The Beer Rush

Be it bottles, cans or on tap, new desi beer brands are spreading frothy happiness


It’s not the gold rush in India any more; it’s the beer rush. The success of Bira and White Rhino, along with the mushrooming of micro-breweries and brew pubs, have drawn a whole host of entrepreneurs from varying backgrounds into the packaged beer segment, be it bottles, cans or kegs, brewing across locations, and experimenting with styles.


Chhattisgarh is not a place you might normally associate with beer, but Central India seems to be the magnet for India’s fledgling boutique beer industry, with Bira and White Rhino, brewing out of Indore and Gwalior both in MP respectively. Prabhtej Singh Bhatia, the founder of Simba beer, says, the fresh water from the nearby river makes a world of difference to the taste of the beer. Simba at the moment brews a Belgian style Wit or wheat beer and a stout, a style of beer we haven’t really seen too much of in India, but with its coffee notes and rich dark colour, it’s a style with potential, and a personal favourite of mine. I feel the Simba stout is still a work in progress, and I preferred the Wit, but these are still early days, and it’s hopefully only a matter of time till it’s brewed to perfection. Although only available in Goa, and select pockets of the Northeast, it’s launching shortly in Bengaluru, Delhi and Gurugram, so you, too, can hear the lion roar yourself soon.

Our next beer comes from somewhat further afield, and they run a microbrewery in Mumbai called Thirsty City, where they produce a range of beers. For their packaged beer, the folks behind Thirsty, went all the way to Bosnia, where they contract brew their two beers, Happy by Thirsty, a lager available in attractive yellow cans, and Simona by Thirsty, their Hefeweizen. Happy and Simona are both available in most cities, and are spreading their wings to others. Sheffield-based brew master, Alex Barlow, has helped get Thirsty’s brews off the ground. I’m sure as their brews gain traction, Thirsty will soon move to a local brewing base.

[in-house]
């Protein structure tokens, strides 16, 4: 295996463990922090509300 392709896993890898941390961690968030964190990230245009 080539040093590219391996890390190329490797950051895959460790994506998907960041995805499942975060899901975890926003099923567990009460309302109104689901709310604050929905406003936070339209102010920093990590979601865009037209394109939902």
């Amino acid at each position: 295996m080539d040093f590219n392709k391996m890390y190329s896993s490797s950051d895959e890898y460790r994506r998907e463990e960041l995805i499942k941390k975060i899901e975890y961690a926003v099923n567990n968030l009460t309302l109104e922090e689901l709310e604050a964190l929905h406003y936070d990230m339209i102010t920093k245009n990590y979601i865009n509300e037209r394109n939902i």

“Beers have to have a good head,” says Satyan Malhotra, the co-founder of Happy Head brewery, which accounts for the names of their two beers, CoolHead, a Wit, which is brewed on source at Brewery De Brabandere in Belgium and LightHead, a Hefeweizen. LightHead is also brewed on site in Germany at Hohenthanner Schlossbrauerei in Hohenthann, and it has 40 per cent less calories than traditional wheat beers. A light wheat beer is a first as far as I know in India. Both beers are available only on tap at the moment, and will shortly also be available in bottles. Satyan doesn’t rule out a shift to local production, but only if they can find a facility which can brew to their standards.

Beer style guide

Wit – A Belgian style of wheat beer, often referred to as white beers, due to its cloudy appearance, it has a high level of wheat, and is always spiced, generally with coriander and orange peel.

Hefeweizen – A German style of Wheat beer (weissbier), with the “Hefe” prefix meaning “with yeast”. Similar to the Wit, in that it also uses around 50 per cent wheat in it’s mix.

Stout – Uses roasted barley, which gives the beer its dark appearance, and also it’s flavour notes, which can range from coffee to chocolate


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